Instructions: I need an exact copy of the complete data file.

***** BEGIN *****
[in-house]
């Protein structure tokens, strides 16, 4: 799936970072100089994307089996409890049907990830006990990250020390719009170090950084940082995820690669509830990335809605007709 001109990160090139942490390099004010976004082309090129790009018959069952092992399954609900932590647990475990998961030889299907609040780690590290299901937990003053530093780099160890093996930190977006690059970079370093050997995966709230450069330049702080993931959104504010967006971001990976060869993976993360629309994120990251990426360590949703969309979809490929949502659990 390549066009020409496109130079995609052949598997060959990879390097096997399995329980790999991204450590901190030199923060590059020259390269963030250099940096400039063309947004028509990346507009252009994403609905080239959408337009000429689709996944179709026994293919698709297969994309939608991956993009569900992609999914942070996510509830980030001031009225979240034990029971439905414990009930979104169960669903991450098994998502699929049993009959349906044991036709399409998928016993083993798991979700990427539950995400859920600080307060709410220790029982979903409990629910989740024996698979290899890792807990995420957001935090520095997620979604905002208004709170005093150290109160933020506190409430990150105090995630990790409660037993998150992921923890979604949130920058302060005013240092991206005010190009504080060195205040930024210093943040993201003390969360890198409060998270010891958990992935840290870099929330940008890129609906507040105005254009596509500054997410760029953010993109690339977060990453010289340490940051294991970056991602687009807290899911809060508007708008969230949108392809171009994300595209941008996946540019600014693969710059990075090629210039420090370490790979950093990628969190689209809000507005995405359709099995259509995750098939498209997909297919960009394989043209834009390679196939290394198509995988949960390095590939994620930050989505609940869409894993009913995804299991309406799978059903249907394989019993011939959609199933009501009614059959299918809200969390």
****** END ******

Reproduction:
[in-house]
């Protein structure tokens, strides 16, 4: 799936970072100089994307089996409890049907990830006990990250020390719009170090950084940082995820690669509830990335809605007709 001109990160090139942490390099004010976004082309090129790009018959069952092992399954609900932590647990475990998961030889299907609040780690590290299901937990003053530093780099160890093996930190977006690059970079370093050997995966709230450069330049702080993931959104504010967006971001990976060869993976993360629309994120990251990426360590949703969309979809490929949502659990 390549066009020409496109130079995609052949598997060959990879390097096997399995329980790999991204450590901190030199923060590059020259390269963030250099940096400039063309947004028509990346507009252009994403609905080239959408337009000429689709996944179709026994293919698709297969994309939608991956993009569900992609999914942070996510509830980030001031009225979240034990029971439905414990009930979104169960669903991450098994998502699929049993009959349906044991036709399409998928016993083993798991979700990427539950995400859920600080307060709410220790029982979903409990629910989740024996698979290899890792807990995420957001935090520095997620979604905002208004709170005093150290109160933020506190409430990150105090995630990790409660037993998150992921923890979604949130920058302060005013240092991206005010190009504080060195205040930024210093943040993201003390969360890198409060998270010891958990992935840290870099929330940008890129609906507040105005254009596509500054997410760029953010993109690339977060990453010289340490940051294991970056991602687009807290899911809060508007708008969230949108392809171009994300595209941008996946540019600014693969710059990075090629210039420090370490790979950093990628969190689209809000507005995405359709099995259509995750098939498209997909297919960009394989043209834009390679196939290394198509995988949960390095590939994620930050989505609940869409894993009913995804299991309406799978059903249907394989019993011939959609199933009501009614059959299918809200969390």